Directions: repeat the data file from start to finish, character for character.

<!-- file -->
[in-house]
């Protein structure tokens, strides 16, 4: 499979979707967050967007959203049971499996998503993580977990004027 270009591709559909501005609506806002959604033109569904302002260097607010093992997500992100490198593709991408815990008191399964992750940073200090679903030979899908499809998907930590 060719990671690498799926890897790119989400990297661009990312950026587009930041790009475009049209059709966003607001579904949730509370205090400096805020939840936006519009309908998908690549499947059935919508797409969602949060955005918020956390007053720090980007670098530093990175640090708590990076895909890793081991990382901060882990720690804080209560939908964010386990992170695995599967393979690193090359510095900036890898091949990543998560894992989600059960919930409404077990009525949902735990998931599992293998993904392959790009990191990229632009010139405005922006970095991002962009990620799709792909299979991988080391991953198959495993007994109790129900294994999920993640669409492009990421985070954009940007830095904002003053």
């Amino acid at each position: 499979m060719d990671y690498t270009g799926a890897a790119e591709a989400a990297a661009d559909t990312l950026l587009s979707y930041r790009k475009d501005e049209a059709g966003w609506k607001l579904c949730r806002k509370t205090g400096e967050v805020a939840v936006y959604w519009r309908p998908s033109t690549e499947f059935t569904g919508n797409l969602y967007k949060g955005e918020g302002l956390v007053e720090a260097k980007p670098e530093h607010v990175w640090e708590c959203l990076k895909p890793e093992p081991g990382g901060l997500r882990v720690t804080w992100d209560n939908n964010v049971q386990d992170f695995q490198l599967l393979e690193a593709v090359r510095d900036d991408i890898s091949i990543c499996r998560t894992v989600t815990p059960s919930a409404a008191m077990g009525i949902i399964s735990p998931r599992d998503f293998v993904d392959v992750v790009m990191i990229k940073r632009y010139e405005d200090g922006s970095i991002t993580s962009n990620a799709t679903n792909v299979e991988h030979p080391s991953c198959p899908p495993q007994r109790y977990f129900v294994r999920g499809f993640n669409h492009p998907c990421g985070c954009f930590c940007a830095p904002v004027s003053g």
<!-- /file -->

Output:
[in-house]
């Protein structure tokens, strides 16, 4: 499979979707967050967007959203049971499996998503993580977990004027 270009591709559909501005609506806002959604033109569904302002260097607010093992997500992100490198593709991408815990008191399964992750940073200090679903030979899908499809998907930590 060719990671690498799926890897790119989400990297661009990312950026587009930041790009475009049209059709966003607001579904949730509370205090400096805020939840936006519009309908998908690549499947059935919508797409969602949060955005918020956390007053720090980007670098530093990175640090708590990076895909890793081991990382901060882990720690804080209560939908964010386990992170695995599967393979690193090359510095900036890898091949990543998560894992989600059960919930409404077990009525949902735990998931599992293998993904392959790009990191990229632009010139405005922006970095991002962009990620799709792909299979991988080391991953198959495993007994109790129900294994999920993640669409492009990421985070954009940007830095904002003053």
């Amino acid at each position: 499979m060719d990671y690498t270009g799926a890897a790119e591709a989400a990297a661009d559909t990312l950026l587009s979707y930041r790009k475009d501005e049209a059709g966003w609506k607001l579904c949730r806002k509370t205090g400096e967050v805020a939840v936006y959604w519009r309908p998908s033109t690549e499947f059935t569904g919508n797409l969602y967007k949060g955005e918020g302002l956390v007053e720090a260097k980007p670098e530093h607010v990175w640090e708590c959203l990076k895909p890793e093992p081991g990382g901060l997500r882990v720690t804080w992100d209560n939908n964010v049971q386990d992170f695995q490198l599967l393979e690193a593709v090359r510095d900036d991408i890898s091949i990543c499996r998560t894992v989600t815990p059960s919930a409404a008191m077990g009525i949902i399964s735990p998931r599992d998503f293998v993904d392959v992750v790009m990191i990229k940073r632009y010139e405005d200090g922006s970095i991002t993580s962009n990620a799709t679903n792909v299979e991988h030979p080391s991953c198959p899908p495993q007994r109790y977990f129900v294994r999920g499809f993640n669409h492009p998907c990421g985070c954009f930590c940007a830095p904002v004027s003053g």